Pedalboards can be a constant Tetris-style tone puzzle. Between just the basics—overdrive, delay, and modulation—there can be a mind-boggling number of options. Kenny Wayne Shepherd basks in the never-ending search for just the right combination of sounds and dependability. His latest album, Goin’ Home, is a tribute to the artists and sounds that have inspired him over the last several decades. PG recently forced Shepherd to name the top five pedals he can’t live without.
Dunlop Uni-Vibe Chorus/Vibrato M68
I’ve been using the original reissues for the longest time and I recently got one of the new ones they launched at NAMM. It’s a much smaller box, it weighs a lot less, and it still gets you the same sound. Anytime you can save a little bit of weight is a plus. For any working musician, especially if you’re hauling you own equipment, anything you can do to lighten up your rig will be beneficial. If you look at the way that pedal has shrunk, it’s pretty remarkable and I don’t think they can get it much smaller. I don’t use it constantly, but when I do, it becomes a very prominent part of the song. The most obvious example would be on “Blue on Black” for this rhythm guitar part that I play underneath everything. It creates this “vibe,” (pun intended) to the song that no other pedal could really accomplish. I used it some on “Still a Fool.”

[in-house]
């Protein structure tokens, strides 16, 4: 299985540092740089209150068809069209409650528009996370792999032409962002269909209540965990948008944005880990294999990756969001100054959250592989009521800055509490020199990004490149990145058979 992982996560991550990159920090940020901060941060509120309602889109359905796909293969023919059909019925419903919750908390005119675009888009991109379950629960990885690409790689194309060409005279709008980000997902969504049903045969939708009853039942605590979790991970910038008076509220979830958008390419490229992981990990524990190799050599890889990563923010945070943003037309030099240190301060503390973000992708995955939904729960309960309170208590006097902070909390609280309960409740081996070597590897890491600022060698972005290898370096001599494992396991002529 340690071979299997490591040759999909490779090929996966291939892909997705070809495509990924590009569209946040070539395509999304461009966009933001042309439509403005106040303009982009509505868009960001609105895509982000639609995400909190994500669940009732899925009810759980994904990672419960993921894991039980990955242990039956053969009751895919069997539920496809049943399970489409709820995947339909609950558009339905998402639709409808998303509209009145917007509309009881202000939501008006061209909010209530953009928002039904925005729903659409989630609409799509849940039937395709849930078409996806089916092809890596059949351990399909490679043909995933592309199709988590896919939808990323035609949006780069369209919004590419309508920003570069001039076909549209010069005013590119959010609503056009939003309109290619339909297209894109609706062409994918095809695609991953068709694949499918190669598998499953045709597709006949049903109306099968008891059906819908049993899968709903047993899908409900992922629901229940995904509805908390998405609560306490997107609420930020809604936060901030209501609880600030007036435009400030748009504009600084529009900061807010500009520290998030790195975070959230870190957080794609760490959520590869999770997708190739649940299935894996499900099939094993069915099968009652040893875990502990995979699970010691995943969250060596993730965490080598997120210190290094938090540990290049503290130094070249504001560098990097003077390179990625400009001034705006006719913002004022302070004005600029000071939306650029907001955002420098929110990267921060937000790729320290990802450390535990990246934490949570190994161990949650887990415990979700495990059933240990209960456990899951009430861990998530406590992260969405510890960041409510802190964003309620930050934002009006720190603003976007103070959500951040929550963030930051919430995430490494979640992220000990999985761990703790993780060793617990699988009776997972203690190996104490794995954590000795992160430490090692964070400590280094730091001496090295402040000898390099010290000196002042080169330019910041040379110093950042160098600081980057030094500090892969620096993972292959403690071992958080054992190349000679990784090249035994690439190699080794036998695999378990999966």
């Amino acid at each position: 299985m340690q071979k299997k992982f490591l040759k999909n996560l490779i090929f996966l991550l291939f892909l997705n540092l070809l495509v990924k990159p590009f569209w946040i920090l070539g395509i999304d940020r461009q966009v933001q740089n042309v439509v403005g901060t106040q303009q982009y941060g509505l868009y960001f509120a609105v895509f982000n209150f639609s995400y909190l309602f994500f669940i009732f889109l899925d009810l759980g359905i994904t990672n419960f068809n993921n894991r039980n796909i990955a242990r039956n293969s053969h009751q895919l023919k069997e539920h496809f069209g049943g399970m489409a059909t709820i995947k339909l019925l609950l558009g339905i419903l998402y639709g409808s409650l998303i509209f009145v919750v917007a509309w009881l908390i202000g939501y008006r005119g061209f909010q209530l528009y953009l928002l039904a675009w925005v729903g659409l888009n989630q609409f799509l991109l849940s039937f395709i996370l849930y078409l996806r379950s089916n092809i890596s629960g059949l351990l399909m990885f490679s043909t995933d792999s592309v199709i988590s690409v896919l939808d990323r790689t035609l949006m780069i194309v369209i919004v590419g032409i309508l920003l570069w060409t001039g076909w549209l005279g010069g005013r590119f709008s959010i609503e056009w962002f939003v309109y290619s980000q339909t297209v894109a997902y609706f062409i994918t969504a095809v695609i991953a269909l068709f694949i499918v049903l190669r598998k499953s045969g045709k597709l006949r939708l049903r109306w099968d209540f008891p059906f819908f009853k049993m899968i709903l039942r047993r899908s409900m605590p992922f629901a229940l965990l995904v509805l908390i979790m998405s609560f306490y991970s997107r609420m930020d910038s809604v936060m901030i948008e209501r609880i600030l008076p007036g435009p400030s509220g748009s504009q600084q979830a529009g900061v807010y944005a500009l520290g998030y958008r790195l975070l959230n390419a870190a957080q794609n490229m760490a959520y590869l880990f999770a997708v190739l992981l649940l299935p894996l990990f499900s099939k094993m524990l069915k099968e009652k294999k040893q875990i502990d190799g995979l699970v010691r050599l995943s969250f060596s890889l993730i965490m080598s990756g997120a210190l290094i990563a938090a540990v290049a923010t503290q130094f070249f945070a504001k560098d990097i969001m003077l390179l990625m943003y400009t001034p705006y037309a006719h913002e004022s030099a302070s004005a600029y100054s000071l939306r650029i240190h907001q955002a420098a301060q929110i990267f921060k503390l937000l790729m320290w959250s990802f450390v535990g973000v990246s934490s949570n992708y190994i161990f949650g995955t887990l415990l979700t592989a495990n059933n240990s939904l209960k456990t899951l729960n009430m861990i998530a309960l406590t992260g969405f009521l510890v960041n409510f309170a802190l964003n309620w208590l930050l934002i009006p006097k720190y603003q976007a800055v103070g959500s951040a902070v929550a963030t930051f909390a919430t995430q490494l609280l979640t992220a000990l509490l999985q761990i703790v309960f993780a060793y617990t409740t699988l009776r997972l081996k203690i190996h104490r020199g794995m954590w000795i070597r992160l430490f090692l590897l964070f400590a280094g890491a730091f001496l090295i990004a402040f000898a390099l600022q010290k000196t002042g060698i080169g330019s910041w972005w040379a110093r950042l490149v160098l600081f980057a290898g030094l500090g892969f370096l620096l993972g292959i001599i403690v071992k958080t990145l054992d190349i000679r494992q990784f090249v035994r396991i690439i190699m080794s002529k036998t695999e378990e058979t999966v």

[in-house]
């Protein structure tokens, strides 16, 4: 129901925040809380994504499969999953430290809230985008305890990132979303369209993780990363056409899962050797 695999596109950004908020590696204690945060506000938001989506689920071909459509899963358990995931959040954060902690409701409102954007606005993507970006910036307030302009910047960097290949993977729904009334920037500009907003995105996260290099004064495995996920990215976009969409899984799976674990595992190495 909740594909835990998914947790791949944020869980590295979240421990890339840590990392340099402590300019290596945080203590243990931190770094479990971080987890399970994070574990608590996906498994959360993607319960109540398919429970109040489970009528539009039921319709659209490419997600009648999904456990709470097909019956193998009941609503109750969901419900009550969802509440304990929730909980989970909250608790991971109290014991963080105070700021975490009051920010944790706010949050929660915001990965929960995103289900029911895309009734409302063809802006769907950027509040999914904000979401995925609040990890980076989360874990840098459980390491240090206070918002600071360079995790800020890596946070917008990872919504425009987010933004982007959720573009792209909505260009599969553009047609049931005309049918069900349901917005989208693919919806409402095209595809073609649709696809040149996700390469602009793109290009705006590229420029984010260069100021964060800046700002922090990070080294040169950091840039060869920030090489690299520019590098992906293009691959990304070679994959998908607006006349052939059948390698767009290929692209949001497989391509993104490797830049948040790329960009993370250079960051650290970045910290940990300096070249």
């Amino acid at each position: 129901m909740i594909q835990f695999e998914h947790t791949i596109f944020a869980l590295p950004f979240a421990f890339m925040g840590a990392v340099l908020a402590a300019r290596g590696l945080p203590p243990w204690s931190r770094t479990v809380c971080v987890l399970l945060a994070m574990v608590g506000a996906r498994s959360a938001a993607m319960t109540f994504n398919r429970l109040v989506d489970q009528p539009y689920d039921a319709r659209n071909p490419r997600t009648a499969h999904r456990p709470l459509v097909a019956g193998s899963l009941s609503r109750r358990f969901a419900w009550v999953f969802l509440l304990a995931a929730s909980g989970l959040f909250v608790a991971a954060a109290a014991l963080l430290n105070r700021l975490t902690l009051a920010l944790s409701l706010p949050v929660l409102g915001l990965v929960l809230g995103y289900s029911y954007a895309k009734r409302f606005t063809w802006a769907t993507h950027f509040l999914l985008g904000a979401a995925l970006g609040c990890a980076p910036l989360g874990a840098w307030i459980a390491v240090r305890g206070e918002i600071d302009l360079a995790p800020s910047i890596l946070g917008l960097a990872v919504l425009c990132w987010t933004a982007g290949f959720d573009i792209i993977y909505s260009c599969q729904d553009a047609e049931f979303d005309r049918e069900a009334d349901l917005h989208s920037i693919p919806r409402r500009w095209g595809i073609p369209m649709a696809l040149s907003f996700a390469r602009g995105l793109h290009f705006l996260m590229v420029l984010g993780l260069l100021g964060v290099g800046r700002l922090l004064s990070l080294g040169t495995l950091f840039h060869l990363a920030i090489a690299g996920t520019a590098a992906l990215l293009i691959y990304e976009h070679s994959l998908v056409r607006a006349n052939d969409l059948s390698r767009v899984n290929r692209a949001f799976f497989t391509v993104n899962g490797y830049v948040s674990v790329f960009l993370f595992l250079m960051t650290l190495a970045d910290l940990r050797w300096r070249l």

Custom Audio Electronics MC404 CAE Wah
There are a million wah pedals out there and I think guitar players, including myself, are always looking for the right wah. I have an original vintage Vox Clyde McCoy that, to me, is the best sounding wah I’ve ever heard. I’m always searching for a newer pedal that's a little more durable and isn’t worth $2,000. I hadn’t really found a lot of wahs that had the throatiness and range that the Clyde McCoy but this CAE wah gets pretty close. It has a dual inductor setup so it’s pretty versatile. It does have an overdrive in it, but I don't really use it. I use the setting with the yellow LED, not the red one.